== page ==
I gifted her a bottle of “Bolt of Lightning”, costing eight hundred dollars per ounce. It consisted of the rare fragrance which spreads in the atmosphere as soon as lightning strikes. When she edged closer to me after spraying herself liberally with the perfume, lightning struck my manly parts several times.

Indeed, for a few days, I completely forgot Monica Williams and my two-and-a-half-year-old Jim waiting for me back in America. Who knew that having a Yakshi to oneself was akin to purchasing heaven? My only trepidation pertained to the doubts which would sprout in Monica’s mind over my newly acquired skills in the physical arts and sciences.

I might be able to wriggle my way out by explaining it as the result of travelling to the land of the Kama Sutra and the munificent effects of the environment. I could not explain it as the results of the Yakshi’s gurukula education system, could I?

Although a fortnight passed, the law of diminishing marginal utility, as taught in economics, did not turn out to be true in the Yakshi’s case.

I ruminated over the past lessons, sputtering that the Yakshi was neither an apple, with which to be satiated, nor another cigarette, with which one would be bored. If I could have met the great soul who once proclaimed that a man’s erection would hold even after three minutes of his death, I would have gladly glorified him. While the effects of the affair blazed through my veins, the very thought of returning to Indianapolis, and leaving the Yakshi behind, started haunting me. Every inch of me was in love with the Yakshi.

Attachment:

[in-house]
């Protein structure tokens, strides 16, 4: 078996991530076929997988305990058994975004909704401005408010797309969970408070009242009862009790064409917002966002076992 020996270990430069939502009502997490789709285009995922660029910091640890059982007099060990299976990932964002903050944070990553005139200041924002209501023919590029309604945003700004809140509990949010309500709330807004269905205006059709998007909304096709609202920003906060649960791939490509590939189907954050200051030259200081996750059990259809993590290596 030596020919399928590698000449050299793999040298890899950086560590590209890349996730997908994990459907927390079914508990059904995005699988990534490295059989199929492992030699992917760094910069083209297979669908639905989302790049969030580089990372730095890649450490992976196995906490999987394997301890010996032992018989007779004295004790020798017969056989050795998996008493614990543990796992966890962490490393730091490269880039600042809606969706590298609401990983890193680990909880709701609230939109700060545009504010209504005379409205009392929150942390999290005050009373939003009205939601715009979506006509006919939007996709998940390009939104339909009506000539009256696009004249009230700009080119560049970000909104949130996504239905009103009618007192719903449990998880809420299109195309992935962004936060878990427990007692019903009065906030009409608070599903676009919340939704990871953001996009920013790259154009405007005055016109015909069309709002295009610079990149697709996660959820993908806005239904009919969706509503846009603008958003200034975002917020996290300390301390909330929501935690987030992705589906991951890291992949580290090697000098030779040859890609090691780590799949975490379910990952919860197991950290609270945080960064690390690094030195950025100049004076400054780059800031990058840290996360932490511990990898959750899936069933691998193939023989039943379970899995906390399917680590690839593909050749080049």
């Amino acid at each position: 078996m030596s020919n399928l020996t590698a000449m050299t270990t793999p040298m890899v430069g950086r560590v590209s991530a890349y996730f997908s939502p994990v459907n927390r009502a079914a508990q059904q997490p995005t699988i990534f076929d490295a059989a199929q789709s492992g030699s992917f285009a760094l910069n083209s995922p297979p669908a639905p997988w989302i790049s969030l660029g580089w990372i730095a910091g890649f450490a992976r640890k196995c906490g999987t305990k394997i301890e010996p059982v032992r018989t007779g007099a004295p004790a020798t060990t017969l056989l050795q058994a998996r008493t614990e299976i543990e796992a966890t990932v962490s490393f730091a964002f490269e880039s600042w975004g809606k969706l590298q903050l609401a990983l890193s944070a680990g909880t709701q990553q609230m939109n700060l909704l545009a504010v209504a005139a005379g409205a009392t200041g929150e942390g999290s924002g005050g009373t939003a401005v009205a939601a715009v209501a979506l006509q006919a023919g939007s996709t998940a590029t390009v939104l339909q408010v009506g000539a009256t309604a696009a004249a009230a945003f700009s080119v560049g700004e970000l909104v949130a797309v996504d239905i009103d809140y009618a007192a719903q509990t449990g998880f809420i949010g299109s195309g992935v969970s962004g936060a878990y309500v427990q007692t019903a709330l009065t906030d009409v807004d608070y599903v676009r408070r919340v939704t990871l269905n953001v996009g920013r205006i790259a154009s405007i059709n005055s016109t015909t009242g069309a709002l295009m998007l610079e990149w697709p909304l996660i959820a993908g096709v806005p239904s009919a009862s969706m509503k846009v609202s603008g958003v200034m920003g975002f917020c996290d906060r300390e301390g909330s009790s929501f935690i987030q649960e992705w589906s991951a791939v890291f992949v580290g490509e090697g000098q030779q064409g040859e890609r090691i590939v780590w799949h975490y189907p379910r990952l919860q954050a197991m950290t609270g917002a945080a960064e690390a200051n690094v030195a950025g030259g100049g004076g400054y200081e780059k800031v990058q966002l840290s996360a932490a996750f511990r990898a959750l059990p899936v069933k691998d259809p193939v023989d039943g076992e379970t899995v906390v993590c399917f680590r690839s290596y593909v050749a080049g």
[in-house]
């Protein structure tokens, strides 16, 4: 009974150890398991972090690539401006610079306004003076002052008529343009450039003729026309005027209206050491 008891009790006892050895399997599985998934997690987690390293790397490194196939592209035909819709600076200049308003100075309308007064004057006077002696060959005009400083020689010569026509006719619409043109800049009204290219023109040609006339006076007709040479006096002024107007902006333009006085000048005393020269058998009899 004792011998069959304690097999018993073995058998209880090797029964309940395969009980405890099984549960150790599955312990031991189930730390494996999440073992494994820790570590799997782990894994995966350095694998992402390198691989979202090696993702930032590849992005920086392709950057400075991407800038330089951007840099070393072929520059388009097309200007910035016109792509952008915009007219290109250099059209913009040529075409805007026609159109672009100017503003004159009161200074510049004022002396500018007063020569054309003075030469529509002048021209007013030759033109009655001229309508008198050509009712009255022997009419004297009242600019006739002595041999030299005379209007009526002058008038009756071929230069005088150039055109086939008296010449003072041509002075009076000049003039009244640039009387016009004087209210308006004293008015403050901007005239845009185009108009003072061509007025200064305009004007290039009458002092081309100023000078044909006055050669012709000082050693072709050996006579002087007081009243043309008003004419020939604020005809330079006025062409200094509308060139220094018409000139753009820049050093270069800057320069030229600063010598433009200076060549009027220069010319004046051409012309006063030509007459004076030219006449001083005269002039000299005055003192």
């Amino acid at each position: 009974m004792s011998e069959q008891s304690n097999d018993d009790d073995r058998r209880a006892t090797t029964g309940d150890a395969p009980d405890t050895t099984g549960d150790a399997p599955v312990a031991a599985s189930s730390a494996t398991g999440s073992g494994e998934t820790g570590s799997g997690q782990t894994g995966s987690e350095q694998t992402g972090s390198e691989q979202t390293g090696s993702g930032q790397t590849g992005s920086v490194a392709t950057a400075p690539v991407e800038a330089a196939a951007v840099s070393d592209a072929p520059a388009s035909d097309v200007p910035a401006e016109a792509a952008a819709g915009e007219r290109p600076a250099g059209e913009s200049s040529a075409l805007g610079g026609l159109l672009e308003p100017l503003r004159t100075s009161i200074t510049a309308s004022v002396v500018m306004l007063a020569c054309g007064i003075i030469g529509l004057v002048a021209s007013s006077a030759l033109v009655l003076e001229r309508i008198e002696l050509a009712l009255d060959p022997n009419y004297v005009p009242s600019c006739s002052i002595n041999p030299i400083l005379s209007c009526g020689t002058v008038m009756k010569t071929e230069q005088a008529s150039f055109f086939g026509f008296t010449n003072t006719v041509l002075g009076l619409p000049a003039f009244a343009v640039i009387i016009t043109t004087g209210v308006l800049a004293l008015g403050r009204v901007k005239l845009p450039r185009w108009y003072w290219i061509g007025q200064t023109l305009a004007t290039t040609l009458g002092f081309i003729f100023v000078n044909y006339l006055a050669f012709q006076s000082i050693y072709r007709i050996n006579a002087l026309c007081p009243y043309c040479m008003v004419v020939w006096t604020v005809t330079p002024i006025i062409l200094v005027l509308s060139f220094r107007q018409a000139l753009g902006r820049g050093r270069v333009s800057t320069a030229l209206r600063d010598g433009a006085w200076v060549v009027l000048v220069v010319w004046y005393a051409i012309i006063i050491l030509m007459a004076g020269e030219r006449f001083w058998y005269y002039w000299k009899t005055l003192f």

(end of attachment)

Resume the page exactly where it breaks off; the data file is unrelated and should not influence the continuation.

Though I had arrived with the plan of selling my property and depositing the money in the bank under my son’s name, I started dilly dallying intentionally. While boarding the flight to India, I aimed to free the next generation from the complicities of the family property. But now, I myself was delaying the return trip. No wonder the long-sighted predecessors never sold the property to anybody…smart cookies!

“If you sell the land, whoever purchases it will destroy the palm tree,” the Yakshi griped.

“But I have no option.”

“Where will I stay if the tree is chopped down?”

“Come with me to America. Nobody else can see you, right? I shall keep you there, without Monica having any clue!”

“We are forbidden from crossing the seas. That is why you don’t have Yakshis in America. Even if I manage to make it, you have Spiderman and Superman ruling the roost over there! How can a local Yakshi withstand a possible gang attack? The Americans have claimed patents to even Tulsi and Red Sandalwood, haven’t they? God, I cannot imagine them applying for a patent for a Yakshi too!’

“What should I do?”

“My female mind has an insight!”

“What?”

“Change the ownership of the Tharavadu to your son’s name. He should get full rights when he becomes a major. Then nobody can sell it.”

Wow! Brilliant!

I really liked this solution. After all, Yakshis are traditionally gifted with high intelligence. I was not going to gain anything worthwhile by selling the house and land anyhow. It was because the property had stayed in the family that it came my way, with the Yakshi too joining forces with me.

In order to formalise the legal changes required to transfer ownership to my son, I continued to inhale the fragrance of the Bolt of Lightning and bed the Yakshi. When the quantity of the scent began to dwindle irredeemably and hit the bottom, I realised that I could not postpone my return trip any further, and confessed to the Yakshi:

“Though I am extremely unwilling, I have to go back.”

I had assumed, as a result of the intimate relationship, that the Yakshi, too, would be hit by an equal amount of agony. But shattering my expectations to smithereens, she burst out laughing.